As state officials push to expand access to mail-in voting ahead of the November election, a new report is highlighting a few problems that have left thousands of voters’ ballots uncounted due to no fault of their own.
A new report by NPR found that some 65,000 absentee ballots have been rejected this year alone because they arrived after the deadline for mail-in ballots.
Another issue mail-in ballots have previously gone uncounted is due to the form not having a signature.
While the report found that in most states, the percentage of rejected mail-in ballots represented about 1% of all the votes cast by mail, it could be enough to make a difference in the outcome of a close election.
This report comes as many states have moved to make mail-in voting more accessible to ensure Americans can cast their ballot without risking potential exposure to COVID-19 by going to a physical polling location.
Democrats are challenging laws in 10 states that require ballots to arrive on or before Election Day. They have argued are that delays in mail deliveries may lead to their votes being rejected at not fault of their own.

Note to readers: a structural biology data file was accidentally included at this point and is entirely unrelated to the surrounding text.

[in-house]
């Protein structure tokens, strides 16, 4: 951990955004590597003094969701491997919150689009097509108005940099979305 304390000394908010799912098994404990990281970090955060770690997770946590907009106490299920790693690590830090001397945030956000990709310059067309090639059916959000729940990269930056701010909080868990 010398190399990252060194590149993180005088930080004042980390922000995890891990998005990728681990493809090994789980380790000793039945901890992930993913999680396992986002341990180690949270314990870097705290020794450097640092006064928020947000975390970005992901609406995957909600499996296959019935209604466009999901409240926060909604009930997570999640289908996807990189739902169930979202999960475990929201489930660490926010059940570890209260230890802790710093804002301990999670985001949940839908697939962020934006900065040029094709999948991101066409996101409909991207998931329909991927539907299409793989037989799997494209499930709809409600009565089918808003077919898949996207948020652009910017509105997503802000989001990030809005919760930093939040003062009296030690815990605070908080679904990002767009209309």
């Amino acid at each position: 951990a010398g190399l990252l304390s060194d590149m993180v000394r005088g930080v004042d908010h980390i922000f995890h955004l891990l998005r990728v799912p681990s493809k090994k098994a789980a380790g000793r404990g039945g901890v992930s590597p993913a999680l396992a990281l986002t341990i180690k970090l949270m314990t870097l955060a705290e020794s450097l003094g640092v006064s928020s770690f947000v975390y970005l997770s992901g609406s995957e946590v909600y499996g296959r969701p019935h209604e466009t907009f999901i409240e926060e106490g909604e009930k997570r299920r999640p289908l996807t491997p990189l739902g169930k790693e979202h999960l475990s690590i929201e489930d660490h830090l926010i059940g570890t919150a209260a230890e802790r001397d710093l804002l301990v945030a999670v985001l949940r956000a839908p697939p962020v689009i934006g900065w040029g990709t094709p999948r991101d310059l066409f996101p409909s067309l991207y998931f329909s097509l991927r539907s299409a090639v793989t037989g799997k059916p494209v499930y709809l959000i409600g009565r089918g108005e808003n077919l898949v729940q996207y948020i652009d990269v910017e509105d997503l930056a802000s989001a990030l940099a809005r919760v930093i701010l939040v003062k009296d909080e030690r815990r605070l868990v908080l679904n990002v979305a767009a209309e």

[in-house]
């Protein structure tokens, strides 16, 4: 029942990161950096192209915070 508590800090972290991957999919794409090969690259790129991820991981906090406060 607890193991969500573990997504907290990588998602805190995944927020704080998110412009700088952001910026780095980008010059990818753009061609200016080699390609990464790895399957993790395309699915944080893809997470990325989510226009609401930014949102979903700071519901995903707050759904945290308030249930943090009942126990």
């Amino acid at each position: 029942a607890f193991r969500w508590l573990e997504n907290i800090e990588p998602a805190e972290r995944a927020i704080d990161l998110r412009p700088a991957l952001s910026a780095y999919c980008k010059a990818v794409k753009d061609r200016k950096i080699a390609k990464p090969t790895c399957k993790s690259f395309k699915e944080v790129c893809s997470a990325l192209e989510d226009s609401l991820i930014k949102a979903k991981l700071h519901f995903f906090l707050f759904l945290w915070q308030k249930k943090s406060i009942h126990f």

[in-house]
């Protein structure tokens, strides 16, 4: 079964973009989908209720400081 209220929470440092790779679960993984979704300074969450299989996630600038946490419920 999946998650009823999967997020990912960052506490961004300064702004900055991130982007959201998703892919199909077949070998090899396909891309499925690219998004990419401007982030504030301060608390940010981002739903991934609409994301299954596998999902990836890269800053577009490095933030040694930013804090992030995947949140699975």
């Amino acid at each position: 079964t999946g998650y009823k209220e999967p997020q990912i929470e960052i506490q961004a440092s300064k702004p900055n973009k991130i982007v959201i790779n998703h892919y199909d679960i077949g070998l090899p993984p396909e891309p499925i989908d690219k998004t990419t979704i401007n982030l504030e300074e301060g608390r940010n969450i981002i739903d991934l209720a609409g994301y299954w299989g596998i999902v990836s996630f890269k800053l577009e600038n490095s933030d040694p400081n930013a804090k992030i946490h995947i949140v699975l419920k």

However, Republicans argue that relaxing deadlines for mail-in ballots could delay the results of the election and sow concerns about the validity of the results.
A separate report in The Washington Post found that 1% of the 33.2 million mail-in ballots cast in the 2016 election were rejected due to a variety of reasons, including: The ballot did not have a signature, it arrived after the deadline, or there was a “problem with return envelope.”
In contrast, the Post said that a third fewer in-person votes were rejected.
The Post also found that younger and minority voters made up the largest demographic of voters who saw their ballots rejected in 2018. NPR’s study found similar results in terms of which voting blocs saw their mail-in ballots rejected.
Additionally, the report suggests new voters may see their ballots rejected because they do not know how long in advance they have to send in their ballots to ensure they arrive before the deadline. Or they may not know how much postage to use when they send in their ballots.
And, voters who cast their ballots by mail do not have the assistance of a polling station worker to help them if they have a problem.
The Post also suggested that local officials could do a better job of educating voters on the process of mail-in voting, provide prepaid postage, helping voters send their ballots in, and change laws to require that ballots are counted if they are postmarked by Election Day to help ensure more voters’ ballots are counted.